The insulation regions 8 present below two mutually adjacent bit lines 7 are offset relative to one another by half a length in the longitudinal direction of the bit lines. In this way, it is possible for mutually adjacent memory cells to be electrically insulated from one another in this exemplary embodiment as well. This exemplary embodiment has the advantage that the bit lines can be produced in a simple manner owing to their simple geometry. Since the source/drain regions 3 adjoin the connection regions 11 in each case on both sides in the longitudinal direction of the word lines 6, more space than in the first embodiment variant is available in the direction for the source/drain contact 17. The alignment of the source/drain contact 17 is therefore noncritical, since a slight lateral displacement of the bit line and of the contact does not impair the electrical contact-connection of the two mutually adjacent source/drain regions 3.

The active area for this exemplary embodiment is illustrated separately in the plan view in FIG. 6. It can be seen particularly clearly in FIG. 6 that the insulation regions 8, in the longitudinal directions of the bit lines, are in each case interrupted by the connection regions 11 which, for their part, bridge the semiconductor strips present between the insulation regions 8 in the direction of the bit lines in each case in the region of the source/drain regions. The insulation regions 8 isolate the successive memory cells along a respective word line on both sides of the word line in each case in alternation.

FIG. 7 illustrates the circuit scheme of the exemplary embodiment of FIG. 1, in which a memory cell 1 with the associated source/drain contacts 17 is bordered by the broken line. FIG. 8 shows the circuit scheme for the embodiment in accordance with FIG. 5 with connection regions 11, which in each case connect two mutually adjacent source/drain regions to a bit line 7. The reference symbols of the individual parts correspond to the reference symbols of the previously described figures.

For the circuit in accordance with FIG. 8, FIGS. 9 to 11 in each case illustrate what potentials are applied to the word lines and the bit lines in order to program, to read and to erase, respectively, memory cells.

FIG. 9 shows the circuit scheme of FIG. 8 and the applied potentials for the programming of the memory cell 12 to be programmed. 9 volts, for example, are present on the selected word line 13. 0 volts and 5 volts are respectively present on the selected bit lines 14, 15. The remaining word lines are at 0 volts, while the remaining bit lines are open (floating).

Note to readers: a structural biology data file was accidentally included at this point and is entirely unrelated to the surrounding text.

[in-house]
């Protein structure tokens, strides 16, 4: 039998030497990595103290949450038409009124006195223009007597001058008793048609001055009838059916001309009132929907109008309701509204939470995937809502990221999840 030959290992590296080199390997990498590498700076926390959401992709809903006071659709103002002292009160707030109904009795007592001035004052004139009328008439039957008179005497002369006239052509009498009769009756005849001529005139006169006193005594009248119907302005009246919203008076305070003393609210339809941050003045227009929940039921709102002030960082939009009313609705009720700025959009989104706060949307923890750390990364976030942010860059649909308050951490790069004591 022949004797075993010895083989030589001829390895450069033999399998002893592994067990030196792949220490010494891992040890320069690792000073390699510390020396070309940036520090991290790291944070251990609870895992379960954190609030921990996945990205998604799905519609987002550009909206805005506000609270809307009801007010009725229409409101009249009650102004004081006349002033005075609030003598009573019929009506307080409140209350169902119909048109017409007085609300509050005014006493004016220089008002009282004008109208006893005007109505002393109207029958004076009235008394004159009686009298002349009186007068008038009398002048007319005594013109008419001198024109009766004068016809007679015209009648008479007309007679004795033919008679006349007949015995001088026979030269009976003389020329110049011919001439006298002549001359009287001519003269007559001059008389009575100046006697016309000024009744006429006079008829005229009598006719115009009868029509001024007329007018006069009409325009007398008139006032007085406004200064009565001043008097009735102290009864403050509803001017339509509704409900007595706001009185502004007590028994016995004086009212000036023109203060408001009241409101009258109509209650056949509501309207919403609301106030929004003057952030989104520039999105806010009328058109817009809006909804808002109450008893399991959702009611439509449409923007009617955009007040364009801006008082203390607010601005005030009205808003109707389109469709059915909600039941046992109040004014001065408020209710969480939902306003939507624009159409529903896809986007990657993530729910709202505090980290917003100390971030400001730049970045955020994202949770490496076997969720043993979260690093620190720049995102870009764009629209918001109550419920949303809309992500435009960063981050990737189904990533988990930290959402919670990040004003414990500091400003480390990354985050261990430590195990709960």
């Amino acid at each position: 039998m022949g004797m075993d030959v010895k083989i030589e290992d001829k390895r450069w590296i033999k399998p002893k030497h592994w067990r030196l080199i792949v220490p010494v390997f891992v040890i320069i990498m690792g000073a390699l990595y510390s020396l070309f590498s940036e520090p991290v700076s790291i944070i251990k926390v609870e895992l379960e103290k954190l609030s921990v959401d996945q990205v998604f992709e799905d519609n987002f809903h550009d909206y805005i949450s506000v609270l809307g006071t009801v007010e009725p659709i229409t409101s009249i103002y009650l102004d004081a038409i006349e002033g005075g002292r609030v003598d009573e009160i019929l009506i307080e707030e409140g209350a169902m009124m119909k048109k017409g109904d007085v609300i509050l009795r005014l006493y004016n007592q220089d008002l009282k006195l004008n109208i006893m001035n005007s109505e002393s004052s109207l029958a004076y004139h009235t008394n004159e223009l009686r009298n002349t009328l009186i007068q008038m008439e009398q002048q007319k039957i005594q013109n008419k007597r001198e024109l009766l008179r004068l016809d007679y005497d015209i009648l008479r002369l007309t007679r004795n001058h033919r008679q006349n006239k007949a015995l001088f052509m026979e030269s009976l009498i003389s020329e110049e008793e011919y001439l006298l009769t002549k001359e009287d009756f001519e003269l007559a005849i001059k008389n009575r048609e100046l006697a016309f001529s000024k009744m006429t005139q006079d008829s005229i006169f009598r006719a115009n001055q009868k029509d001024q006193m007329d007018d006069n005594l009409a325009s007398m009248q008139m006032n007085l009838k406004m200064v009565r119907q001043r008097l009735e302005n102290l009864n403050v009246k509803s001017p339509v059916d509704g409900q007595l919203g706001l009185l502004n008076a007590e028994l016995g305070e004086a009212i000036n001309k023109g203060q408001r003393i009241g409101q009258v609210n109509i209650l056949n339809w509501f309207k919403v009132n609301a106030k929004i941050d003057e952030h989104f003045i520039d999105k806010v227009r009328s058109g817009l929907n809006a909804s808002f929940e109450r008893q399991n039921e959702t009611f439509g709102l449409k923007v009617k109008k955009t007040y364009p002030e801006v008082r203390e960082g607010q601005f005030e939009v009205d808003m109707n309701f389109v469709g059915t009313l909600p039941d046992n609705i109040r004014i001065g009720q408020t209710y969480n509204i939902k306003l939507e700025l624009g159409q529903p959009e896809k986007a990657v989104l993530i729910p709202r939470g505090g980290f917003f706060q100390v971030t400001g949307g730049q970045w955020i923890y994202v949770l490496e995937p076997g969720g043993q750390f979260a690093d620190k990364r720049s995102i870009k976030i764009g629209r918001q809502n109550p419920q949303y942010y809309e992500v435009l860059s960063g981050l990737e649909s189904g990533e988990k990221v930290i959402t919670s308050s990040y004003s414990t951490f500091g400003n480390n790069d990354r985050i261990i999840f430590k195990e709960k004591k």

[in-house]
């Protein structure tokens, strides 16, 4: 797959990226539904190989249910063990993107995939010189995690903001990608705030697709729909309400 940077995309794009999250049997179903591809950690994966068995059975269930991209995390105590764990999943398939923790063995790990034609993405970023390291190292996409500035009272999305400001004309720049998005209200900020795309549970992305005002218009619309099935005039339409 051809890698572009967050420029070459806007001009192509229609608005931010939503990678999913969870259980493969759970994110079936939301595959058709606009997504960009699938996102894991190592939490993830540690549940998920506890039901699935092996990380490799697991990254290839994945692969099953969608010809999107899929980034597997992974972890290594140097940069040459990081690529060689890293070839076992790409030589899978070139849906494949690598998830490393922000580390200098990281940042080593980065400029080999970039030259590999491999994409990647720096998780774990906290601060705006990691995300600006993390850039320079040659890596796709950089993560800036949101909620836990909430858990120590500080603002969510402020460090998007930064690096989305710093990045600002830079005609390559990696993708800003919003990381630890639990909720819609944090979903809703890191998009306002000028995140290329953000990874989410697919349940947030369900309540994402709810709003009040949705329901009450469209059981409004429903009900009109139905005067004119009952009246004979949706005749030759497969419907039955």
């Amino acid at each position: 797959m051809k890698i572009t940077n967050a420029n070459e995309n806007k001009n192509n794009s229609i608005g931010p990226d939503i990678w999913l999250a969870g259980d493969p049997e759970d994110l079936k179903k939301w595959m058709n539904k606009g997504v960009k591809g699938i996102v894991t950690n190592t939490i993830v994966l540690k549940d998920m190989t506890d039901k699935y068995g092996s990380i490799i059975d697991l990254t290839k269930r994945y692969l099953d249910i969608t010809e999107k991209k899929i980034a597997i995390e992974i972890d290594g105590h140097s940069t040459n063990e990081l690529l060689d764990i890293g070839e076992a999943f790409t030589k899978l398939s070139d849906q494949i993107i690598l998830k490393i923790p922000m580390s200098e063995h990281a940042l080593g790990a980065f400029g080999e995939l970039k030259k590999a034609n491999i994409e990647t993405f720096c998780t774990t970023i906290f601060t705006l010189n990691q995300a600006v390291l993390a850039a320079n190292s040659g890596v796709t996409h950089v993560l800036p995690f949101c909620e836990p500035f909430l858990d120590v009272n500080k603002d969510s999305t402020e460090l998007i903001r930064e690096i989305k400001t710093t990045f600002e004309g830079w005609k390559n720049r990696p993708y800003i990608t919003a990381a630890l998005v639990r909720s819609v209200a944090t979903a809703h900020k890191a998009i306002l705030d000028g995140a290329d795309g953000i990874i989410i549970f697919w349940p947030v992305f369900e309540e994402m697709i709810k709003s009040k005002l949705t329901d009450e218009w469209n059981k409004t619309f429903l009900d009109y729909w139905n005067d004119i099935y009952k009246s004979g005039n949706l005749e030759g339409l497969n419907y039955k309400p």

FIG. 10 shows the circuit scheme of FIG. 8 and the applied potentials for the reading of the memory cell 12 to be read. In this case, the selected word line 13 is at 4 volts, while the selected bit lines 14, 15 are at 2 volts and 0 volts, respectively. The remaining word lines are at 0 volts, while the remaining bit lines are open.

FIG. 11 shows the circuit scheme of FIG. 8 and the applied potentials for the erasure of the memory cells 16 that are to be jointly erased along a selected word line 13. The respective next but one-bit lines successively are selected and put at 5 volts. The selected word line 13 is at minus 7 volts. The remaining word lines are at 0 volts, while the remaining bit lines are open.

During the production of the semiconductor memory, firstly the active area is defined, for example, by surrounding the memory cell array with an insulation. For the formation of the channel regions, doped wells are produced by implantation of dopant. The storage layer sequence, for example, a sequence comprising an oxide, a nitride and an oxide, is deposited over the whole area. Outside the cell array, this storage layer sequence is removed and replaced by a gate oxide for the transistors of the driving periphery. The material for the gate electrodes and word lines is deposited and patterned. The dopant for the source/drain regions is implanted in a self-aligned manner with respect to the word lines. In addition, corresponding source/drain regions are produced for the transistors of the driving periphery. The word lines are covered with an electrical insulation on the top side and the sidewalls. This insulation may be applied as early as before the implantation of the source/drain regions. The bit lines are produced by deposition of a metallization and subsequent patterning of the metal. Contact holes for connecting the bit lines to the source/drain regions are produced beforehand, if appropriate, in a dielectric introduced between the word lines, the contact holes being filled by the deposited metal. In this way, contacts between the word lines on the active area are produced in a self-aligning manner.

Although the present invention and its advantages have been described in detail, it should be understood that various changes, substitutions and alterations can be made herein without departing from the spirit and scope of the invention as defined by the appended claims.

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Citing PatentFiling datePublication dateApplicantTitle
US7970346Mar 9, 2009Jun 28, 2011Atc Technologies, LlcMethods of reducing interference including calculation of weights based on errors and related systems
US8013374May 13, 2009Sep 6, 2011Samsung Electronics Co., Ltd.Semiconductor memory devices including offset bit lines
US8013375 *May 13, 2009Sep 6, 2011Samsung Electronics Co., Ltd.Semiconductor memory devices including diagonal bit lines
US20090218609 *May 13, 2009Sep 3, 2009Samsung Electronics Co., Ltd.Semiconductor Memory Devices Including Offset Bit Lines
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Classifications
U.S. Classification257/316, 257/315, 257/E21.679, 257/321, 257/E27.103, 257/317
International ClassificationH01L29/792, H01L21/8246, H01L21/8247, H01L29/788, G11C16/04, H01L27/115
Cooperative ClassificationH01L27/11568, H01L27/115, G11C16/0491
European ClassificationH01L27/115, G11C16/04V, H01L27/115G4